Charities that are employers have a duty of care to ensure volunteers can work in a safe and suitable environment and that they have the proper training or equipment to carry out their duties.

Employees and anyone who represents or works on behalf of your organisation are protected by the Health and Safety at Work etc Act 1974 and must be included in risk assessments, along with any volunteers. Volunteers should have the same level of protection under health and safety as employees doing similar or the same tasks.

When volunteering for an organisation without employees, civil law will apply. Voluntary organisations and individual volunteers have a duty of care to each other and the beneficiaries in their care. If there is a breach, individuals can sue for damages under civil law due to illness or injury caused by the negligence of the organisation or other volunteers.

  • Write a health and safety policy (legally required if you have 5 or more employees)
  • Include volunteers in risk assessments (also legally required to be written if you have 5 or more employees). Risk assessments provide a mechanism to manage risk with controls proportionate to those risks. It will not eliminate the risk entirely. Many will be straightforward, like slips and trips, but working at height, construction, lone working or using machinery are high-risk activities. They may require a separate policy or risk controls. HSE provide advice and templates on this here.
  • Consult with volunteers on health and safety issues
  • Include the same level of protection for employees and volunteers carrying out identical or similar activities
  • Ensure volunteers can do the activities required and are properly informed, trained and equipped to carry out those tasks
  • Monitor and record accidents
  • Take out appropriate insurance covers such as public or employer’s liability and any other insurance depending on activity and organisation structure.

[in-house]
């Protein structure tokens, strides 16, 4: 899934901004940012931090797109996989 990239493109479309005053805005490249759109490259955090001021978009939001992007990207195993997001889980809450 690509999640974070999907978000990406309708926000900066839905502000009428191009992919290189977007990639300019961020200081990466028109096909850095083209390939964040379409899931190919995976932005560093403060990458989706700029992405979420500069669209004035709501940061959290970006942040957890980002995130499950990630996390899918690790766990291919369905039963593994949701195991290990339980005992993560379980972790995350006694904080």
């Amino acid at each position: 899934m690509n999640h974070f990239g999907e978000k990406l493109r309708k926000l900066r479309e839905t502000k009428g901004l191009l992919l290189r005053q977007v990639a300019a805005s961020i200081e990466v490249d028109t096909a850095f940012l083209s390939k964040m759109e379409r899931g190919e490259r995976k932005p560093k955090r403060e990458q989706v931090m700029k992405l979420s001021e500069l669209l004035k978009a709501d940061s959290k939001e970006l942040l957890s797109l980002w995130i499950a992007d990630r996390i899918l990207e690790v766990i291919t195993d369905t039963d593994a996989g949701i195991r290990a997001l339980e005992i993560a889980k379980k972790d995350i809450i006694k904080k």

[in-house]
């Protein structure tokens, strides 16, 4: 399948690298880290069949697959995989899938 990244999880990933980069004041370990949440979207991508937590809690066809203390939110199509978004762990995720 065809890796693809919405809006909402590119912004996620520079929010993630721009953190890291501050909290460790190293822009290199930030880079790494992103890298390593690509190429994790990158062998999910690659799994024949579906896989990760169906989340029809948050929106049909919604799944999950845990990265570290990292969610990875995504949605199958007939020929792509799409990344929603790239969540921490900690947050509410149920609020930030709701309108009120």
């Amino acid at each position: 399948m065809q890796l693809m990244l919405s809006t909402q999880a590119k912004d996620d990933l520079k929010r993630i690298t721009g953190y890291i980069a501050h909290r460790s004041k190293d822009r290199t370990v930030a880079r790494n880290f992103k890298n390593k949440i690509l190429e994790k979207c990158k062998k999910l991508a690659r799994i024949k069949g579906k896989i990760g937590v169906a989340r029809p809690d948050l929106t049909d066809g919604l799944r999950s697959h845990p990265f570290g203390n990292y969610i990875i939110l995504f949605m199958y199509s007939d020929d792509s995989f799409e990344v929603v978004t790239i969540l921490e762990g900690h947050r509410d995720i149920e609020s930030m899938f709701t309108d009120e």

• Check your responsibilities under RIDDOR 2013 to report certain incidents as an employer or person in control of work premises which are further detailed in HSE’s manual.


Caring for your volunteers will require you to support them as you perform the relevant checks to ensure the care and safety of all your stakeholders and beneficiaries.

The Safeguarding Vulnerable Groups Act 2006 applies to voluntary organisations and charities and prevents people deemed unsuitable for working with children and vulnerable adults from entering work in those areas. Caring for your beneficiaries will mean carrying out the necessary precautionary measures when recruiting volunteers.

You should obtain disclosures for volunteers working with children or vulnerable persons if they are eligible. A risk assessment for volunteer roles will enable you to identify which roles require a DBS check.

You can also help your volunteers by communicating the various measures and procedures required in your volunteer policy. For example, you should include procedures for dealing with child protection, contact numbers, designated safeguarding leads and any guidance for your organisation’s specific activities. NCVO detail some guidance for writing safeguarding and other policies on their know-how site.

You can also check out NSPCC’s guide on children’s safeguarding policies

Ann Craft Trust have a guide on tips when writing a policy for vulnerable adults

Types of risk and harm to be alert to can be found on the government website.

Furthermore, volunteers should know the procedures which protect them from bullying, harassment and other types of harm.

  • Take a holistic view of safeguarding across your organisation – build protection into your recruitment, activities and services, including digital provisions and journeys.
  • Make sure volunteers know who safeguarding leads are.
  • Ensure volunteers have access to someone skilled and experienced with safeguarding when working.